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A company called Path Intelligence has a product called Footpath which uses the TMSI, WiFi MAC address, and bluetooth MAC address to track phones as they move through stores.

However, I don't see how they are able to get anything useful with the TMSI, since it's temporary and is supposed to change. How often does it actually change?

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2 Answers 2

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A TMSI is a randomly generated 32 bit number assigned to a mobile device, allowing it to be paged without using its permanent and immutable IMSI number. This number is assigned to a device by a Visitor Location Register (VLR) when the device enters (or is switched on within) the geographical area covered by that VLR. The assigned TMSI remains the same until the device connects to a base station under the control of a different VLR.

From the description of Footpath on the page you linked to, it sounds like these systems are used in shopping centres (malls), which are spread over a reasonably small area. Much smaller than the area an individual VLR will cover. This would mean that the TMSI would (with high probability) remain the same for the entirety of a shopper's visit to the area, allowing them to be anonymously tracked as they move around the centre.

While this technology would probably not be useful for tracking multiple visits of the same customer, analysis of the data could produce information on trends and patterns in customer actions.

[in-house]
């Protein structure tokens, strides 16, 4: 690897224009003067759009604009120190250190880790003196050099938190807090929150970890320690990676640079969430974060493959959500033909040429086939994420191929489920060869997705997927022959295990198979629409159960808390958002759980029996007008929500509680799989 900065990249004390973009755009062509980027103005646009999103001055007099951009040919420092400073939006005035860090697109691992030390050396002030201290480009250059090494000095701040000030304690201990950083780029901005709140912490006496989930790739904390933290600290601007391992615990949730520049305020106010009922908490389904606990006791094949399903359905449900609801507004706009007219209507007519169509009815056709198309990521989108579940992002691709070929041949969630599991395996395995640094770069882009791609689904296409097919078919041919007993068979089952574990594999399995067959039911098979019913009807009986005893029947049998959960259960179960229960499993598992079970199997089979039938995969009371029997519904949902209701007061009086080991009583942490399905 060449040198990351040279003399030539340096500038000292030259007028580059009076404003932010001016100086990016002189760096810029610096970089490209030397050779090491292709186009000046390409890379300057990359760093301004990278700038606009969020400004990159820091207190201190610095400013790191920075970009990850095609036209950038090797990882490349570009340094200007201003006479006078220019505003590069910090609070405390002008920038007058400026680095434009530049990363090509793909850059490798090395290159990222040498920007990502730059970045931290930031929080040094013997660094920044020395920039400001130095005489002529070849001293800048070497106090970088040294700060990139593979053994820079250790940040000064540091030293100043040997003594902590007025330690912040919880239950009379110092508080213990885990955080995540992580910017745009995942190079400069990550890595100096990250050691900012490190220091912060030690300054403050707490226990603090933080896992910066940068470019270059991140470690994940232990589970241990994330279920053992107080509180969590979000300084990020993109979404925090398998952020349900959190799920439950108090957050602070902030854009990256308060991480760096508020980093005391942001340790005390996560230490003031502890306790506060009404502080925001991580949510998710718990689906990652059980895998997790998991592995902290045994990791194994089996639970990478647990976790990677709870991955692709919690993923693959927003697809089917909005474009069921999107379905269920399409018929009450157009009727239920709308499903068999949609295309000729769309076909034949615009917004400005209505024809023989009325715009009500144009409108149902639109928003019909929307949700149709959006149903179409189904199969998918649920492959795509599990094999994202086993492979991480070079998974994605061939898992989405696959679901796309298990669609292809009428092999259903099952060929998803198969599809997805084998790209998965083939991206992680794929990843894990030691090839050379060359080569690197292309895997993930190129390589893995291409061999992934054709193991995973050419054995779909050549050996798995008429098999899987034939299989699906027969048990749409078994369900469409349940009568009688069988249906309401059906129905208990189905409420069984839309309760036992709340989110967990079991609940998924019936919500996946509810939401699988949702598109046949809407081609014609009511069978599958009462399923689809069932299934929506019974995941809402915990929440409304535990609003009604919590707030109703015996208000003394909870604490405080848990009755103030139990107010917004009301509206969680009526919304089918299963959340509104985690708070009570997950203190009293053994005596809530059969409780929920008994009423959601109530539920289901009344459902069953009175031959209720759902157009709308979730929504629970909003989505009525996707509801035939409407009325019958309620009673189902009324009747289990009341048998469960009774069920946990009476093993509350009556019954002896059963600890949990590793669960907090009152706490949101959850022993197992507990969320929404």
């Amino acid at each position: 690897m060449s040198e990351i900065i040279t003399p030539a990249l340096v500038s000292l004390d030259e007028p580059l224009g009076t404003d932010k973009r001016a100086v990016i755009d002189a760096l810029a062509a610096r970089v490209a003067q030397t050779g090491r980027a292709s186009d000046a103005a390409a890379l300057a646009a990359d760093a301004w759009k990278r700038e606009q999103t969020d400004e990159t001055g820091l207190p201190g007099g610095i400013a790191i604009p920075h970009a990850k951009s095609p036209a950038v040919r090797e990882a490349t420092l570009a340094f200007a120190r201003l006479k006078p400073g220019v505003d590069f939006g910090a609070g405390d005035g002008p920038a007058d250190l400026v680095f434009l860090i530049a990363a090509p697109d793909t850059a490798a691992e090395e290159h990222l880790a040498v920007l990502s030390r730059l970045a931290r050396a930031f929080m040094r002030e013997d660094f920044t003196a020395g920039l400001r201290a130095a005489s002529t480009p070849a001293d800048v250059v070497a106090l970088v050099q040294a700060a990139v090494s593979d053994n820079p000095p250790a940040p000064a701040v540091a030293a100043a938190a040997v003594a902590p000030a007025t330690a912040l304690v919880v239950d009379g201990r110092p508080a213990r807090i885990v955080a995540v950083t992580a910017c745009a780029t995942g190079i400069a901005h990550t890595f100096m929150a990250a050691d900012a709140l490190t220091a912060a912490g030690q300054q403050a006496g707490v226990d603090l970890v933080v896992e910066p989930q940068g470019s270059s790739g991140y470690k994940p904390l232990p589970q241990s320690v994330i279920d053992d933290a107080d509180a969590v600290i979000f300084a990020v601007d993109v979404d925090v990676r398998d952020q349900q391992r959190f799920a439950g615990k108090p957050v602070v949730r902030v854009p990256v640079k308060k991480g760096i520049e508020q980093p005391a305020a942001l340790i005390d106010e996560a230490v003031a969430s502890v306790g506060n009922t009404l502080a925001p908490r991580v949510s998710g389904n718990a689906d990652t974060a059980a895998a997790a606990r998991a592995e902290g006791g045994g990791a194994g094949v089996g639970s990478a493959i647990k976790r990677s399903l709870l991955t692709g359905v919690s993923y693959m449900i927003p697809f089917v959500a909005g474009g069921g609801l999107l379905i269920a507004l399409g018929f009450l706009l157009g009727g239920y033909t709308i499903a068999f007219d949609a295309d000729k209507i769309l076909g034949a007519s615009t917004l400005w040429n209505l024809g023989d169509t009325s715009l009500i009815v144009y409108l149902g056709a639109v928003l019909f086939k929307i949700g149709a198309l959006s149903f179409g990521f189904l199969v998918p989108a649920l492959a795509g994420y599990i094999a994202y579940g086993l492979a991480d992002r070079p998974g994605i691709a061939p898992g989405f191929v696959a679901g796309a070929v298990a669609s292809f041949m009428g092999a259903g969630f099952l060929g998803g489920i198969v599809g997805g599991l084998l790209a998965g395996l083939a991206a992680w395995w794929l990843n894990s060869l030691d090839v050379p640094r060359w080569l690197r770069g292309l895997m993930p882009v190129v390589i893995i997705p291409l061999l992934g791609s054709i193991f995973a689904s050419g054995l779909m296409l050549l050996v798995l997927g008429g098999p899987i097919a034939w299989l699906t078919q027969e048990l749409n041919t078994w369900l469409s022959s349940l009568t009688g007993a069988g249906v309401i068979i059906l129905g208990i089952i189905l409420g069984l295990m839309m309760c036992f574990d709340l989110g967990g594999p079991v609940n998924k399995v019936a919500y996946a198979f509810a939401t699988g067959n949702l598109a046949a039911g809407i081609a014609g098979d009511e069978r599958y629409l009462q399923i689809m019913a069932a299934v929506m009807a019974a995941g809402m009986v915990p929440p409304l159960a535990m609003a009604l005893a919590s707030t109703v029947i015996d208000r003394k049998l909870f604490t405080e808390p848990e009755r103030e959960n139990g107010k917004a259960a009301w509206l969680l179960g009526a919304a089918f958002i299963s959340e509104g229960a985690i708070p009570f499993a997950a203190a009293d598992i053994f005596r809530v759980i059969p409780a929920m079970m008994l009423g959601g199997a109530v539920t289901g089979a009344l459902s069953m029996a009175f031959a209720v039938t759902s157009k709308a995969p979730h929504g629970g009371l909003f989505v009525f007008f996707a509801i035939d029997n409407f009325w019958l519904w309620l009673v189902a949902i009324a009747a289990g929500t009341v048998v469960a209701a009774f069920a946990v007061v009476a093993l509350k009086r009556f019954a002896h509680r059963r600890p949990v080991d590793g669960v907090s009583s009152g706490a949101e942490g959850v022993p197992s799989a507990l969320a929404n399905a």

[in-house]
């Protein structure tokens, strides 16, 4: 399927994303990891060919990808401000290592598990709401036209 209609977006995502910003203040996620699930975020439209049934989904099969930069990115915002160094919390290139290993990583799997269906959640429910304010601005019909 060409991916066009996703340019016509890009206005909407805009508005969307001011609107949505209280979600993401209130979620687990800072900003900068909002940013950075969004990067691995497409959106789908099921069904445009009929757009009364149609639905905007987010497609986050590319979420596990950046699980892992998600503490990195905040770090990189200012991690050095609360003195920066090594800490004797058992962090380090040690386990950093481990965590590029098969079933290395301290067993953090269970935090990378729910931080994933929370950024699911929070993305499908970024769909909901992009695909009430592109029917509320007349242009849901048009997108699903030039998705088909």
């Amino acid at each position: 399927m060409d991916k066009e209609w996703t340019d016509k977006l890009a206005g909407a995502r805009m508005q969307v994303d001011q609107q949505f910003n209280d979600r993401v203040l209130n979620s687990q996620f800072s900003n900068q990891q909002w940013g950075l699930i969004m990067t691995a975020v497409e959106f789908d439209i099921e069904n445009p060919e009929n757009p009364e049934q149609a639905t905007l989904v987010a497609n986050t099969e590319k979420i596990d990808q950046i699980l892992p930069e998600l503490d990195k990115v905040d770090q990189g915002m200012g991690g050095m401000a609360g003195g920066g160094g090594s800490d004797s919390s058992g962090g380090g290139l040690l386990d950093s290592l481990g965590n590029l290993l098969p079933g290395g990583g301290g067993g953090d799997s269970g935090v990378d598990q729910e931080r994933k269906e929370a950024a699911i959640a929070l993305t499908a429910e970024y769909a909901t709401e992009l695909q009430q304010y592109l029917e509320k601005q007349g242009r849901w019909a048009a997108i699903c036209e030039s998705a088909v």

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Thanks. Would you happen to have a source for this? I couldn't find a straight answer when researching it; some sources seem to say the TMSI changes on every call, some say it will just change randomly every few hours, and some between cells. – sciencectn Dec 12 '12 at 18:41
Much of that description is based on knowledge I acquired from a Master's degree course, but backed up with the TMSI section of the Mobility Management article on Wikipedia. Also have a read of this page on VLRs. – mckiethanks Dec 12 '12 at 19:31

The answer is TMSI generation in real systems is weak and hence it cannot protect from tracking.

There is an excellent research done which answers your question.

Here is the paper and here is the presentation slides.

Here is an executive summary from that paper.

  • Pesudonym (TMSI) changing mechanism impletented in realtime networks is flawed, and hence does provide the intended privacy goals.
  • According to 3GPP 33.102 v9.30, TMSI should be changed periodically. But it is rarely done.
  • According to the standards, on each location update, TMSI should be changed. But in reality it doesn't. So tracking acros different location by passive sniffing is possible.
  • Surprisingly, session kets along with TMSIs are reused, So replay attacks are possible, which increases the chances of tracking.

On the other hand, if you ever think what can be just using TMSI. Here is my explaination.

Collected the TMSIs and encrypted traffic. Use the TMSI to ask HLR (impersonate as MSC - one of the core network side attack) for session keys. Once you get the session keys, decrypt all the encrypted conversation you have recorded.

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Would you mind expanding your answer including the relevant points from the paper? – Deer Hunter May 25 at 13:04
I updated my explaination. Thanks for pointing it out @DeerHunter – kingmakerking May 25 at 13:15

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